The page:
• Day seven in Winnipeg (a.m.) dep. Winnipeg (p.m.)
  • Day eight on board the Canadian; arrive Jasper (p.m.)
  • Day nine in Jasper (all day)
  • Day ten in Jasper (all day)
  • Day eleven in Jasper (a.m.); dep. Jasper (p.m.)
  • Day twelve arr. Vancouver (a.m.); in Vancouver
  • Day thirteen in Vancouver (all day)
  • Day fourteen in Vancouver (all day)

As before, it is recommended to decide what interests you the most and which cities you would like to see, remembering that if you alight from the Canadian (between Toronto and Vancouver) at any stop, you will have to spend two, if not three days there until the next train comes through.

Travellers who want to visit the western and prairie cities of Canada as part of this two week itinerary may find themselves choosing between:

It is recommended to carefully research your choice, and to consider when and where you will be arriving. Both the east and west bound Canadian trains call at Edmonton and Winnipeg during the daytime, but both services arrive at and depart from Saskatoon in the very early hours when you'll be dependent on a taxi and a hostel or hotel that will let you check in during the middle of the night. Saskatoon rail station is approximately 8km (5 miles) from downtown. Similarly, Edmonton station is approximately 10km (6 miles) from downtown with no public transit between the two. Winnipeg station is located almost in the heart of downtown.

One month[edit]

The basic fourteen day itineraries above can easily be expanded with longer stopovers in the cities and destinations that interest you the most while still only using a twelve day Canrailpass. You might find it helpful, however, to purchase some extra days. Up to three extra days are available on a Canrailpass (see price information above), allowing you more freedom in planning connections.

With a whole month to spend, you could easily consider riding some of the other trains operated by VIA Rail Canada, such as the Chaleur to Gaspé (although eastbound to westbound and westbound to eastbound connections with the Ocean at Matapédia are inconvenient). Quebec City is another excellent destination for rail travellers, and it's close to the route of the Ocean between Montréal and Halifax (Nova Scotia) with transfers available. The basic day required for sightseeing in the nation's capital Ottawa could easily be extended to two or three allowing time to see the city's impressive museums. Further west, any three of the cities of Winnipeg, Saskatoon or Edmonton make great bases from which to explore the vast prairies, although you're likely to need to hire a car if you want to cover any real ground. During the summer months they're also essential stops on the festival tour, as each city puts on their own lively Fringe Festival. During the winter months, an essential detour from Winnipeg is on board the government subsidised Hudson Bay train to Churchill, where there are extensive opportunities for polar bear sightseeing. Beware though: the Hudson Bay runs over tracks that are bedded on the permafrost, so it's a forty hour crawl to the far north and the (frequently frozen) Hudson Bay.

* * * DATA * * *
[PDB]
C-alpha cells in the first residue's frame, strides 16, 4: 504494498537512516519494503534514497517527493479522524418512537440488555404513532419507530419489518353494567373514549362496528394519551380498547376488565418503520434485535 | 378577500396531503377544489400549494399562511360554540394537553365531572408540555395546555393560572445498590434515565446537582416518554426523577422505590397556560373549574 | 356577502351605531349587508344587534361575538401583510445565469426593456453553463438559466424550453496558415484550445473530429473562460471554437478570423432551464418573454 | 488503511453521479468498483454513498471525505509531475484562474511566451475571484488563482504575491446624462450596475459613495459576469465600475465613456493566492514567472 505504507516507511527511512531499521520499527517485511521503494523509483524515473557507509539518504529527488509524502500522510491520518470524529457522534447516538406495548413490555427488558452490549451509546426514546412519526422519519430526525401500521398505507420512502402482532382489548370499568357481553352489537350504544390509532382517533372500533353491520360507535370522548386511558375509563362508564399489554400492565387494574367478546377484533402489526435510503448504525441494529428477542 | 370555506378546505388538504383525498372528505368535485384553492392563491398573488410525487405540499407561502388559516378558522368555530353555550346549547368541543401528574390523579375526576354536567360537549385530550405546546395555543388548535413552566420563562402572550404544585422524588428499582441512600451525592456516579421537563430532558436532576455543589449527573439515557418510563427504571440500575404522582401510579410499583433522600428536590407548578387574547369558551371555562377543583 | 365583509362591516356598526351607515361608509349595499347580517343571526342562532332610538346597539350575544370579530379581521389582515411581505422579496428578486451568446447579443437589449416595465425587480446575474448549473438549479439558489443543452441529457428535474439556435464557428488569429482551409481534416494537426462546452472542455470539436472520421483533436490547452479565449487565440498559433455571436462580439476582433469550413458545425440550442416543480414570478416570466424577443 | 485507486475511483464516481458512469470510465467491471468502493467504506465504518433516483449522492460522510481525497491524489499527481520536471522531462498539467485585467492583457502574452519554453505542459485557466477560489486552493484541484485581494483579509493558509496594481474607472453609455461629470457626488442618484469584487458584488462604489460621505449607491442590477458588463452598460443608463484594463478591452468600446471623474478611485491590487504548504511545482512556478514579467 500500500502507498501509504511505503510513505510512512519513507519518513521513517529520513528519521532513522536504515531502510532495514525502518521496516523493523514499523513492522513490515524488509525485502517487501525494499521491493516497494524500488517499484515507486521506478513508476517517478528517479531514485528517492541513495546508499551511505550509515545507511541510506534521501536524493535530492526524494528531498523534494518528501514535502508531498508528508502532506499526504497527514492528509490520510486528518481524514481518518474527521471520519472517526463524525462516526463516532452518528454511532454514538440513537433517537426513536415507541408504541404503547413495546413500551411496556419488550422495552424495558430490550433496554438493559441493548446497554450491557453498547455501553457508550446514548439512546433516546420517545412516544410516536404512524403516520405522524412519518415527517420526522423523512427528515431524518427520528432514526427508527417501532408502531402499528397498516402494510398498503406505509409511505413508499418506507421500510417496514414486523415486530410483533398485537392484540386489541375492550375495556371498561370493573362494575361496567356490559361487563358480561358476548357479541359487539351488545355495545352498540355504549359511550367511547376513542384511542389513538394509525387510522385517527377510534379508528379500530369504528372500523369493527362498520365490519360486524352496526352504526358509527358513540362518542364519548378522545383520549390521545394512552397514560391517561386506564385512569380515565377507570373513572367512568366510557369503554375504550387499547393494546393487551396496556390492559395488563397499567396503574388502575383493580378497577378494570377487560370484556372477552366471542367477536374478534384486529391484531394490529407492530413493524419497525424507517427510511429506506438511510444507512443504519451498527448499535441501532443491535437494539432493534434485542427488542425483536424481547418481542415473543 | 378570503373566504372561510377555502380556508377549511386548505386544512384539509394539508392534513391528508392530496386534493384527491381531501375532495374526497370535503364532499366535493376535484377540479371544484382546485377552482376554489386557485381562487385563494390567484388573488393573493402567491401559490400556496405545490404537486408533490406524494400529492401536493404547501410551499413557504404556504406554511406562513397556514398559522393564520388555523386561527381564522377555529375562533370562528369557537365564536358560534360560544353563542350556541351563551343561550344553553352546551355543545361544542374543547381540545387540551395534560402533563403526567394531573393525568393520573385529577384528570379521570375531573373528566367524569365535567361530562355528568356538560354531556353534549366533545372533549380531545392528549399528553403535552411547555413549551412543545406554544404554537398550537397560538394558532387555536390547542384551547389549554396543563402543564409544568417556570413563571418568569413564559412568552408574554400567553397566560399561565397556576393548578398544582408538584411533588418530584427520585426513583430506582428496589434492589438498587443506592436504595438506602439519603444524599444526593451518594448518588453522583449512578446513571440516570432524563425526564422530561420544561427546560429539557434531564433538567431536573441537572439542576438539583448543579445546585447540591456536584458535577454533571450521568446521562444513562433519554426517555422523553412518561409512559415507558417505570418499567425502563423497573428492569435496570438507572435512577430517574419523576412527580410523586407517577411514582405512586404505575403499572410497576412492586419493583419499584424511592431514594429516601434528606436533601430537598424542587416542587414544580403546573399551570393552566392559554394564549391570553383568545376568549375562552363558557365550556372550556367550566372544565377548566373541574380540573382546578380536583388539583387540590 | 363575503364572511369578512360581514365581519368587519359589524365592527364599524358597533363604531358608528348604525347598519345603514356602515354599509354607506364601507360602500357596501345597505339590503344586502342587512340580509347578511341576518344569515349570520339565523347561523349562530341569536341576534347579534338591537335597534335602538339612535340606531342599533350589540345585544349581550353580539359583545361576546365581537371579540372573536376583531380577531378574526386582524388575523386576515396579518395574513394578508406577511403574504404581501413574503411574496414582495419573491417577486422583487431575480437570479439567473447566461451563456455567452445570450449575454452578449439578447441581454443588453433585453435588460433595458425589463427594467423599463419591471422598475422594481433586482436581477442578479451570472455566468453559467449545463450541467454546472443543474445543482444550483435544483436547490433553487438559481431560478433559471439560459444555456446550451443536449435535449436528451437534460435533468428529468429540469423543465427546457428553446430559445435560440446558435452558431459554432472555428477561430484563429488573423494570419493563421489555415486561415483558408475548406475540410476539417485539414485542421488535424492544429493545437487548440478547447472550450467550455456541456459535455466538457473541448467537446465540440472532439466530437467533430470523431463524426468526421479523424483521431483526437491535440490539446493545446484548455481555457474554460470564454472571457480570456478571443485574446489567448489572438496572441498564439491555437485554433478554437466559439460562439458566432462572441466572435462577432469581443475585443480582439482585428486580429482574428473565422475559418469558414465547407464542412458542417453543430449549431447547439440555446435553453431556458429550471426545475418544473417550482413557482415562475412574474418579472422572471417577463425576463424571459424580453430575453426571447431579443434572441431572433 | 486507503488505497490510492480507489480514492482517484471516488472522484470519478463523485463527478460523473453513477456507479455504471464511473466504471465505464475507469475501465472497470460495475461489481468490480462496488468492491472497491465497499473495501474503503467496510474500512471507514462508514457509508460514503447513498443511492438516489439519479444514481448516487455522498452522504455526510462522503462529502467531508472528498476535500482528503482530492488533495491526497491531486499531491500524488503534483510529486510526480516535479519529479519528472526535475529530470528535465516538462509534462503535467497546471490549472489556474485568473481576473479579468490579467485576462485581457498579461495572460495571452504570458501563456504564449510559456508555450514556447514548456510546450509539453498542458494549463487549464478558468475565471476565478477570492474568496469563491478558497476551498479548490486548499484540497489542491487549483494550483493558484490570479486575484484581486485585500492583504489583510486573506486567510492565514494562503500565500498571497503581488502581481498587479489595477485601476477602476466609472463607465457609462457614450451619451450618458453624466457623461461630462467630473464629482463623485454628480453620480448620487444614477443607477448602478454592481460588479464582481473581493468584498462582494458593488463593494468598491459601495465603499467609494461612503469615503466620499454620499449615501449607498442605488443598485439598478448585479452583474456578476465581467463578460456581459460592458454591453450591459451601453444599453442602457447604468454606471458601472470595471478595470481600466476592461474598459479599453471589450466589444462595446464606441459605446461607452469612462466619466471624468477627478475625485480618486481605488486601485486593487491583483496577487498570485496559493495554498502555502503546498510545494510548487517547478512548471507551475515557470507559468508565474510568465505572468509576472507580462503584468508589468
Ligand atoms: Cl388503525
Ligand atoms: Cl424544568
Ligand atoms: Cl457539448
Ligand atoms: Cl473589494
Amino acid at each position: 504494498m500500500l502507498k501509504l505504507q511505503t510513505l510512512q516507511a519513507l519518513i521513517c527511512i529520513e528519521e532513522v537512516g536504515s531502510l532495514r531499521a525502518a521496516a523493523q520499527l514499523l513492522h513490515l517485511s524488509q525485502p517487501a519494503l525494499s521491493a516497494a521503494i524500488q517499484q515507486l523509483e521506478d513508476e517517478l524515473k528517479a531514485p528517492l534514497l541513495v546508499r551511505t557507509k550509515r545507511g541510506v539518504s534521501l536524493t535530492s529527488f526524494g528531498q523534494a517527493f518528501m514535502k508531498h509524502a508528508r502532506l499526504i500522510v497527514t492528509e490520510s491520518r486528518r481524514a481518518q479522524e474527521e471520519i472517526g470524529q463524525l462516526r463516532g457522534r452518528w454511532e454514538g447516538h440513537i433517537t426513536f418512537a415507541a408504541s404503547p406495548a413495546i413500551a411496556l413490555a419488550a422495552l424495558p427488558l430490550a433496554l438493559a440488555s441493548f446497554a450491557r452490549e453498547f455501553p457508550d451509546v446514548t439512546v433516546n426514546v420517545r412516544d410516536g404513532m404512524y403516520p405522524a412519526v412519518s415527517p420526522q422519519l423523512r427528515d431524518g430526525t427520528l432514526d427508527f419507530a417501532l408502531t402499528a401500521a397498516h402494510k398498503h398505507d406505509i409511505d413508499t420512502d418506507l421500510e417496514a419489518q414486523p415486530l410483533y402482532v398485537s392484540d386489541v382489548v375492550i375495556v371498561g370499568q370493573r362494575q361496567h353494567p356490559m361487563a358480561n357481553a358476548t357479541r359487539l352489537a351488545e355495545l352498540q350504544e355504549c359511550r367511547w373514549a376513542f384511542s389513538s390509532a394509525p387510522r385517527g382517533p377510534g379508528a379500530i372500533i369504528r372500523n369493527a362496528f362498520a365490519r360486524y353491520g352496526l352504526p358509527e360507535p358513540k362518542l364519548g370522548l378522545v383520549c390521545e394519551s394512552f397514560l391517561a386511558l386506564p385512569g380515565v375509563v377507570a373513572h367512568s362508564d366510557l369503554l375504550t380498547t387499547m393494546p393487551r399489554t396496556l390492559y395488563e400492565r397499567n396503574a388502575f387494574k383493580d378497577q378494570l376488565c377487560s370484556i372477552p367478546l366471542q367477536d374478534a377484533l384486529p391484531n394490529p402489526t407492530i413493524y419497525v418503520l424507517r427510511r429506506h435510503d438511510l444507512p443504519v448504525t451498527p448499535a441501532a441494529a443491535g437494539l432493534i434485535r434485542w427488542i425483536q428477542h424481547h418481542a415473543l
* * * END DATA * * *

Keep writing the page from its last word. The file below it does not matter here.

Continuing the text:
And if you're passing through the Rocky Mountains during the winter months, it would be foolish not to spend anything from a couple of days to a week in Jasper on the slopes.

Stay safe[edit]

Inside one of the Canadian's high level observation cars. There are several of these on every Toronto - Vancouver service.

Rail travel in Canada is incredibly safe. The only precautions to take relate to personal belongings and valuables. While it is almost always safe to leave your possessions at your seat while you go to the restaurant or observation car, don't advertise valuable and easily stolen items such as personal music players or computers. To be really safe, check your luggage into the baggage car. Theft from luggage while it is in the care of VIA Rail is unheard of, and you'll be reunited with your bags when you reach your destination.

Get out[edit]

Depending on which side of the country that you start your trans-continental train trip in, see either the Halifax (Nova Scotia) or Vancouver pages for information on getting out.